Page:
Oxford History: The High


23: Oxford Blue

23 High Street


The group of five shops numbered 19–23 High Street dates from the late eighteenth century, and the upstairs rooms were converted to Brasenose College accommodation around 1930.

No. 23 is the pink shop to the right (attached to part of Brasenose) and is a Grade II listed building (List Entry No. 1369358).

James Embling was a tailor at this shop for over forty years. The 1851 census shows him as a widower of 38, living over his tailor’s shop with his son James (a 14-year-old schoolboy) and one servant. He is listed as an employer of six men, and in 1853 Henry Taunt, who was just eleven years old, was one of his employees. Taunt, destined to become a famous local photographer, was then earning 4/- a week, and was able to read or paint in the back of the shop when things were quiet. Three years later, at the age of 14, he moved to a job just three shops away at No. 26 and began his photographic career.

By the time of the 1861 census Embling had married and lost his second wife, and was living here with his son Thomas (2) and daughter Lucy (1) and three servants.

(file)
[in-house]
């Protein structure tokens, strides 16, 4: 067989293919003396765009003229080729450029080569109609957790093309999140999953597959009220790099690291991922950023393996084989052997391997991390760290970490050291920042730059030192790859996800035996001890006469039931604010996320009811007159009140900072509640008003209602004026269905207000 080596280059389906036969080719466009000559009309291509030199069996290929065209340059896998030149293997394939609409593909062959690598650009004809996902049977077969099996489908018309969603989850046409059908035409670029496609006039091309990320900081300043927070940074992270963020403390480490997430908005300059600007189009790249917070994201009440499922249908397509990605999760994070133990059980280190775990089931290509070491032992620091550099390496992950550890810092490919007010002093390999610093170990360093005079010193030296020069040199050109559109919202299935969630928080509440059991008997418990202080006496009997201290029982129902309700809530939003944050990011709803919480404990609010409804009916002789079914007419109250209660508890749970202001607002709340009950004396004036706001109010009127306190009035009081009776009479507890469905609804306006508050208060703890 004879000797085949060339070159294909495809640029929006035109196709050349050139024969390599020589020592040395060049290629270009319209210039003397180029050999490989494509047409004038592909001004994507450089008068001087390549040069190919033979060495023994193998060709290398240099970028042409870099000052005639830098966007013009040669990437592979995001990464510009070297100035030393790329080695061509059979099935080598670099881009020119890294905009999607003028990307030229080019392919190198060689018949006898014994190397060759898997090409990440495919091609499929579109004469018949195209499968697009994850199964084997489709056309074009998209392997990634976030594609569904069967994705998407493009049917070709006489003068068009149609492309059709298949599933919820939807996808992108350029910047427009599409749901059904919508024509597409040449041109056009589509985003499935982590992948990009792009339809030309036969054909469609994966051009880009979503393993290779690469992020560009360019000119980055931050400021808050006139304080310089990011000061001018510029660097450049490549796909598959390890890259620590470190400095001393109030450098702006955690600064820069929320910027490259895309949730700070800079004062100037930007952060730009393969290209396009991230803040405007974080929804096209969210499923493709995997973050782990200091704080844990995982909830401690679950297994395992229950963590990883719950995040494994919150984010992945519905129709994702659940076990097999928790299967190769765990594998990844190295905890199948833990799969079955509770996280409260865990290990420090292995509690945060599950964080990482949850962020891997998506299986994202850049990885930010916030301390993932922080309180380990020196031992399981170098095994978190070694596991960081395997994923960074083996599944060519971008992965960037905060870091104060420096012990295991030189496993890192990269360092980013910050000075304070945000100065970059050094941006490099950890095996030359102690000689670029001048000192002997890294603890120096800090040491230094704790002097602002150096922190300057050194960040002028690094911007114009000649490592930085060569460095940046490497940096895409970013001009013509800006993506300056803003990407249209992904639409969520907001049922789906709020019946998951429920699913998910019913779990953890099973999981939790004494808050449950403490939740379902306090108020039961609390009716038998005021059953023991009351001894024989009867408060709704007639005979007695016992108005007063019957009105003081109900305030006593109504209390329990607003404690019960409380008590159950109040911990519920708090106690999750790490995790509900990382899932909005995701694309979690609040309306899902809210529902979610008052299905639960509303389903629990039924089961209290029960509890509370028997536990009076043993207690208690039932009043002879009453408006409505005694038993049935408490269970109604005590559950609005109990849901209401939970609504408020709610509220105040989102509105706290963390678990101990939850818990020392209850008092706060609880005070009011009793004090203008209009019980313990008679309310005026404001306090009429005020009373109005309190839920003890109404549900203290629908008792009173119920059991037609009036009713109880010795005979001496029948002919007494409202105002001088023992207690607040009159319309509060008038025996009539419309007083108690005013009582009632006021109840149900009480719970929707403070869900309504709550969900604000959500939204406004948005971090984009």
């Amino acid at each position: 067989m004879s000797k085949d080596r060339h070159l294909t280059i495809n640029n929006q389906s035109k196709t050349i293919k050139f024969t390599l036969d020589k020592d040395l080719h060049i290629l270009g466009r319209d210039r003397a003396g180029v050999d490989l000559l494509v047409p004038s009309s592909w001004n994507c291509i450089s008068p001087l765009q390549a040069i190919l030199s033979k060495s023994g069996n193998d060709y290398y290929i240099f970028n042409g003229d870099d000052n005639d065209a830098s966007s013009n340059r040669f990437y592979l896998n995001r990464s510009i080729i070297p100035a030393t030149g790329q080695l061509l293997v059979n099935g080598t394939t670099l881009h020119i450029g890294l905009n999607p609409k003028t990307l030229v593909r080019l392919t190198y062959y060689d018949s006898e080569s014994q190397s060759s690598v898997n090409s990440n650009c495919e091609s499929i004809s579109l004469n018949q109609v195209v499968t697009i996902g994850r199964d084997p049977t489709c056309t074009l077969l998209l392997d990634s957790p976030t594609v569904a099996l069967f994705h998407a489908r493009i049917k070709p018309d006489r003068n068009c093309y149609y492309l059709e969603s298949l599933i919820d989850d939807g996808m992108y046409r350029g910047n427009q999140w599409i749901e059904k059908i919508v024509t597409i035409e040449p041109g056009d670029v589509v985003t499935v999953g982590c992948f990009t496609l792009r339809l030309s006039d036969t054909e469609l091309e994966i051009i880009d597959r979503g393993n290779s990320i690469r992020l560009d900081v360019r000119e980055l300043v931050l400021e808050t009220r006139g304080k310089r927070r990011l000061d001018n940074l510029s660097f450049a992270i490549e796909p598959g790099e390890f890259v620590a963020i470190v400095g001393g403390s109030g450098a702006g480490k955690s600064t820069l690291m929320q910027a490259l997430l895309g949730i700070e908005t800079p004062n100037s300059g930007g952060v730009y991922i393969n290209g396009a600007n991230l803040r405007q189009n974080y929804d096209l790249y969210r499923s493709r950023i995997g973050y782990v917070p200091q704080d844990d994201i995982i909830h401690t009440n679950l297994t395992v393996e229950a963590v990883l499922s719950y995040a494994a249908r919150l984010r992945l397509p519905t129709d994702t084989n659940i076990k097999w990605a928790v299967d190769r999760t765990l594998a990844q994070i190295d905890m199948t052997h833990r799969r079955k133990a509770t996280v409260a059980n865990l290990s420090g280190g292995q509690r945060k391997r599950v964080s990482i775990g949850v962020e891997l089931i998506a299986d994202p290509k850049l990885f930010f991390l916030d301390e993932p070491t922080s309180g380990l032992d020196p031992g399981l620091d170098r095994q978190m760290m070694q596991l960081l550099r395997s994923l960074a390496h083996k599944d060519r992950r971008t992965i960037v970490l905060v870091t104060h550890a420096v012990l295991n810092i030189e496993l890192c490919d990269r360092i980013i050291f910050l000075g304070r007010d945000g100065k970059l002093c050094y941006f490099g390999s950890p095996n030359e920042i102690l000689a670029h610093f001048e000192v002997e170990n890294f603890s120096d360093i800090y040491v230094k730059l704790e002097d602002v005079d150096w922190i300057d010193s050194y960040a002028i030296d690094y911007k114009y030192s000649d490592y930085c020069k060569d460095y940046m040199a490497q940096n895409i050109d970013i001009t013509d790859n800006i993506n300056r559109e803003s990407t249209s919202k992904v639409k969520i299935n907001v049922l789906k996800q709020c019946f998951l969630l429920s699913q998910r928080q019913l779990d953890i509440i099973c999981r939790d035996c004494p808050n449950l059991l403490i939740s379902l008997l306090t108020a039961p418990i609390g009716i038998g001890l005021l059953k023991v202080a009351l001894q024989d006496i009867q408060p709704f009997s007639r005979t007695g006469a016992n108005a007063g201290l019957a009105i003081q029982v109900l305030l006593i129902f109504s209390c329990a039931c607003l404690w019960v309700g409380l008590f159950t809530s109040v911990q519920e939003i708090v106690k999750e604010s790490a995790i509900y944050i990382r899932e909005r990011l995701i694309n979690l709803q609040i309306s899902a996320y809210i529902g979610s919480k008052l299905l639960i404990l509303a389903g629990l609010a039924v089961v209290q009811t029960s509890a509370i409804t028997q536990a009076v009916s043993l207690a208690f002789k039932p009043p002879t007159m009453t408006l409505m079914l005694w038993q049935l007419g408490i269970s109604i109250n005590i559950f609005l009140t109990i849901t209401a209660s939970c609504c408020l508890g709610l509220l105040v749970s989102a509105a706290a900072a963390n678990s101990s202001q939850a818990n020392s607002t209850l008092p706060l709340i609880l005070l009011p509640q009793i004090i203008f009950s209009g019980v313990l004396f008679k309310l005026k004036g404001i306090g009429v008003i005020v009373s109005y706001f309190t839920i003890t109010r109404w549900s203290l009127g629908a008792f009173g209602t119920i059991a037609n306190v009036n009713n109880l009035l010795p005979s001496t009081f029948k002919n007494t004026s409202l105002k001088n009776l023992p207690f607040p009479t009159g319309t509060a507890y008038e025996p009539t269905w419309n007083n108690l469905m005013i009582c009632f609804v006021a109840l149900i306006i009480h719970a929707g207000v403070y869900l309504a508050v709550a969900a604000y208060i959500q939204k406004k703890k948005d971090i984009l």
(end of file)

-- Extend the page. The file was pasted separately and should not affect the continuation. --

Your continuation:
In 1871 he was here with three of his children: John (16), William (15), and Thomas (12), two of his nieces, and a servant.

In 1881 he was still living over the shop with four of his children, plus a cook and housemaid.

In 1909, when Brasenose College demolished the old Ryman’s at Nos. 24 and 25, Ryman’s moved into this shop and Colin Lunn moved from here into No. 22 next door.

Occupiers of 23 High Street


James Liddell, Tailor


James Embling, Tailor & robe maker


F. Nash, Hosier
Mrs Florence Hill, Lodging house


Colin Lunn, Cigar maker
Mrs Florence Hill, Lodging house


Ryman & Co. Ltd, Artists’ materials, fine art, glass, picture & picture frame dealers


Oxford Gallery (Joan Crossley-Holland)


Hampstead Bazaar


Molton Brown








Oxford Blue

©Stephanie Jenkins

Last updated: 3 August, 2016

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